Where to begin? Well, it’s definitely a roll-coaster ride! I guess it’ll be safe to say it’s annoyingly insane yet amazingly interesting at the same time. A great deal of difference is observed when you take a dip in the outside world, and try mingling with some people other than the genetically connected beings.
Well in naive years of life, you think it’s totally normal for 15-20 people living under one roof, and find it completely normal, until you meet that one next door friend of yours living just with her parents (and a dog may be) which eventually kept you wondering “Where is her whole family?” Where are her father’s siblings, their children, their wives and their children and the never-ending list of people? Don’t their house feels empty or more like how do they get by the whole day without getting bored? “Oh what a sad life they have?”, would empathise my dumb brain.
When every day feels like a festival happening around in your house, back in the days I still remember when there comes up some village-based marriage where apparently the whole family has to end up at, but perhaps you stay back due to some very urgent unavoidable reasons (tuition classes obviously). Studies before parties always! Well, that’s just another topic worth rambling about. Anyway coming to this part, those were the times when you spend little time with a finger countable number of people at home and actually hear pin drop silence which you only get to hear for few seconds at school after getting shouted at by the class teacher probably.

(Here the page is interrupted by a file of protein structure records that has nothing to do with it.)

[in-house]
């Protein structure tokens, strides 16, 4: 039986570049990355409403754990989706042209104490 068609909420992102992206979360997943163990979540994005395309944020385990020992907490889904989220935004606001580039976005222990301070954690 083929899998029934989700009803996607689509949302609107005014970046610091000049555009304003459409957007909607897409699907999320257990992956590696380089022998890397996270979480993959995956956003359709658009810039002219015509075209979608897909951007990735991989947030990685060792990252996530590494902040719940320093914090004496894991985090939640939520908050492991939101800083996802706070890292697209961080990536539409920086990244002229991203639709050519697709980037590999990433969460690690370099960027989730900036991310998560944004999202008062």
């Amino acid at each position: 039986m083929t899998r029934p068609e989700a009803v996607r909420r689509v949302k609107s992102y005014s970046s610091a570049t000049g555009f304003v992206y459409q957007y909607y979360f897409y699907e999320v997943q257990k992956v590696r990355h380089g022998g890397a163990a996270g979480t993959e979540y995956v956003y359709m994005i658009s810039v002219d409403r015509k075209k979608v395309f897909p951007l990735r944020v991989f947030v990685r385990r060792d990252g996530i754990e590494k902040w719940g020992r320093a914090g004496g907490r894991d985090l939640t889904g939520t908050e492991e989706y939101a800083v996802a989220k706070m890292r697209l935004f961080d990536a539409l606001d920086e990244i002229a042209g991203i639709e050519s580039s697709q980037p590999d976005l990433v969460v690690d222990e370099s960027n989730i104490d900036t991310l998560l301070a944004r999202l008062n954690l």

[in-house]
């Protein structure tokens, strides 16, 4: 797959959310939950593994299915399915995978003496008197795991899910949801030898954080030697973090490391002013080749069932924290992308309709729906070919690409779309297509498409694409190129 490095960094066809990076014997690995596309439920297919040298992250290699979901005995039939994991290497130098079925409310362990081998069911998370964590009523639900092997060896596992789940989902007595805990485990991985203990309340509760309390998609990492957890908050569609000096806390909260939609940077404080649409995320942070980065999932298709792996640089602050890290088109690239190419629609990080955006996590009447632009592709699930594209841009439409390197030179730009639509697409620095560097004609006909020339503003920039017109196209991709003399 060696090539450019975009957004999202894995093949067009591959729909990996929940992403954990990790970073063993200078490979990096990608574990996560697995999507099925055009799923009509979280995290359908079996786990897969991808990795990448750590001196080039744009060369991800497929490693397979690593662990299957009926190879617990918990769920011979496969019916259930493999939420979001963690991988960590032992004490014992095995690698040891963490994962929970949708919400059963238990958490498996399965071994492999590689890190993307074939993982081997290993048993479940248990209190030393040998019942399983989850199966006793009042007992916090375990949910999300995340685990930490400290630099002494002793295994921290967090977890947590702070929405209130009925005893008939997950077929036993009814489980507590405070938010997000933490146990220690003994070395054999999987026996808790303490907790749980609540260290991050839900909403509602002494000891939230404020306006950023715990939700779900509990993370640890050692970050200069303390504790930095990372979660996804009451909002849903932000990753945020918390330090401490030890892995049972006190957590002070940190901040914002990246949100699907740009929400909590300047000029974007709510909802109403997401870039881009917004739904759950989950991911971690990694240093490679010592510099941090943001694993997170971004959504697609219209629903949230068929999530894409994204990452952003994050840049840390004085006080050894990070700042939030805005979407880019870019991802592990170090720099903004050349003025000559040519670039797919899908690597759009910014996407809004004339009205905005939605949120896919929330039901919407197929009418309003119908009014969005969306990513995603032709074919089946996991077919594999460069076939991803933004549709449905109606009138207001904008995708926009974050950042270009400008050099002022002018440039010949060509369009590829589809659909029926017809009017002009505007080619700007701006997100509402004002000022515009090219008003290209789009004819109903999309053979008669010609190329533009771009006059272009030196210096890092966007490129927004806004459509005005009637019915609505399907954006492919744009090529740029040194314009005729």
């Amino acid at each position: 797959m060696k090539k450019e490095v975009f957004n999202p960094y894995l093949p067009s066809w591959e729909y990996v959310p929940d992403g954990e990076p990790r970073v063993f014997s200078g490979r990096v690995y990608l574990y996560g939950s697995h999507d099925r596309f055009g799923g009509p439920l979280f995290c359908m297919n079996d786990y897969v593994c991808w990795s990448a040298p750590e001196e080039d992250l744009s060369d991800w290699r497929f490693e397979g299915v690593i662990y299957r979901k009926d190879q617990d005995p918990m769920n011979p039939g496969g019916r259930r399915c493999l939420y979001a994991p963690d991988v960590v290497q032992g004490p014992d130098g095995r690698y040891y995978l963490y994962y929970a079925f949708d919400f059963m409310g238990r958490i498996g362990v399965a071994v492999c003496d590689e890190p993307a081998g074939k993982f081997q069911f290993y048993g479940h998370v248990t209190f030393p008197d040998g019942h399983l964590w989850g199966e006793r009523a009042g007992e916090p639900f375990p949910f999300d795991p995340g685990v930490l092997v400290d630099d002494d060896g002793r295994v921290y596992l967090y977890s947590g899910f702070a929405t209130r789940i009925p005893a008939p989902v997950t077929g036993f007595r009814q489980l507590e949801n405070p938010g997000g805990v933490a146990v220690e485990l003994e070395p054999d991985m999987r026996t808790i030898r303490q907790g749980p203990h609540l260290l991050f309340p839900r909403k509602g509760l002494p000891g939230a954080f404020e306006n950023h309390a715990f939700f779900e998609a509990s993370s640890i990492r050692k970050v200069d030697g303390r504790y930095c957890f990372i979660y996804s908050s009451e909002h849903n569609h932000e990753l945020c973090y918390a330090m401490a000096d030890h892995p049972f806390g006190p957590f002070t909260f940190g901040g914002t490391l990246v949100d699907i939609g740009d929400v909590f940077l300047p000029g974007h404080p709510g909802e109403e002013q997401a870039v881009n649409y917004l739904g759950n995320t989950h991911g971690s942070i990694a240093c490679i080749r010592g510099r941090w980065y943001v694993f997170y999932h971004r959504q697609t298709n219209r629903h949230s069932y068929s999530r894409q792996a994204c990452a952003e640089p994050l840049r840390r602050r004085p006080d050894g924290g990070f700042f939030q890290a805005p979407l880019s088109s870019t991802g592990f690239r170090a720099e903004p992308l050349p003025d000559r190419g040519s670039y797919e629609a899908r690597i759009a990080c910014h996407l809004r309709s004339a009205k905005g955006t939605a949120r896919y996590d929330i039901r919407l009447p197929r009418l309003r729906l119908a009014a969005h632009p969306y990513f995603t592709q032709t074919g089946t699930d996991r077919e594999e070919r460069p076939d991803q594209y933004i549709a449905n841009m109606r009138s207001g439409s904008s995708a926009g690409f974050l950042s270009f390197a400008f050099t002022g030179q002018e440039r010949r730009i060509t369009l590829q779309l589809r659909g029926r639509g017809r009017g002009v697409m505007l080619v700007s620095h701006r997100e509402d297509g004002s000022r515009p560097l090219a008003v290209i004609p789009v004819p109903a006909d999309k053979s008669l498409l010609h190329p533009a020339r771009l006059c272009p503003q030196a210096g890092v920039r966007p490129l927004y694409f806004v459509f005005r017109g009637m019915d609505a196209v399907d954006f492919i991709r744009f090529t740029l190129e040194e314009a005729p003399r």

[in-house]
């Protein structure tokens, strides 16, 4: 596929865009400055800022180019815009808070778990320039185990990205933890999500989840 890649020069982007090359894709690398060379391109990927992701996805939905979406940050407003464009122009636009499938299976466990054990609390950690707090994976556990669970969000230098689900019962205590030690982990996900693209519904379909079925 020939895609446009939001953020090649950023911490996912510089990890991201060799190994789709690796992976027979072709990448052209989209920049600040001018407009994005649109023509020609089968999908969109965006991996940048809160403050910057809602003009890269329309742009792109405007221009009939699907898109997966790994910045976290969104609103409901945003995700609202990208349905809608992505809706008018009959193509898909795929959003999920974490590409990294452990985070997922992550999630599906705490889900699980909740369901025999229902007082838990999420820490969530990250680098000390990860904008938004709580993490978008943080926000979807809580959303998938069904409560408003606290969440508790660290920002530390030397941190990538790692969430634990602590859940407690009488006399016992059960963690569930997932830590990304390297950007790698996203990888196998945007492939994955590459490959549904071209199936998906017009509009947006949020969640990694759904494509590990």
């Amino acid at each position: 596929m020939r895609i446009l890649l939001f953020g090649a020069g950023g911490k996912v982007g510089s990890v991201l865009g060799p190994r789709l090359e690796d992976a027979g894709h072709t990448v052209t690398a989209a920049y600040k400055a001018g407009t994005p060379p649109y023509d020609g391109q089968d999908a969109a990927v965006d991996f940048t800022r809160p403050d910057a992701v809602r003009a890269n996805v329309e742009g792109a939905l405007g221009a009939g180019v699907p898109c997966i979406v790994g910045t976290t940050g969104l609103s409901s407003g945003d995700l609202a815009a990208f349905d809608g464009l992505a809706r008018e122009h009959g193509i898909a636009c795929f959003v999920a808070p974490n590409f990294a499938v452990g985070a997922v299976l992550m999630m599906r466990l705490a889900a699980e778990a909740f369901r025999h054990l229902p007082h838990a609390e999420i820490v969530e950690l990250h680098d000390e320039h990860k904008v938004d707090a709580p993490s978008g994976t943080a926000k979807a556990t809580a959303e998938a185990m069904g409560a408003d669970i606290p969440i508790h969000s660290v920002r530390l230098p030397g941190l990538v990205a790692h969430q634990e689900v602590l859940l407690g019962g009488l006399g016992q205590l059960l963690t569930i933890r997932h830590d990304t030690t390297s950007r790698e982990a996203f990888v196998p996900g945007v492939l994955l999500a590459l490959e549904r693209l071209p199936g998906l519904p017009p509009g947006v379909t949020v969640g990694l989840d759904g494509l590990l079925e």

And this is the time you realise, “where was this peace the entire time?”, “Why does it feel so good?” “Why the house doesn’t feel empty and I find this solace guiltlessly soothing?” For a teeny tiny moment that feeble thought just passes by your mind, “Isn’t that friend of yours always getting this environment?” “And ain’t she not actually unhappy?” But my gullible mind, brain-washed by relatives’ truish love and blind-folded by parents’ virtues about joint families, bring back my wondering heart under strict ruling quoting, “We are good and probably happy, forget about your friend”. Half of your childhood just passes silencing those conflicting voices in your head about how perfect your living environment might not be.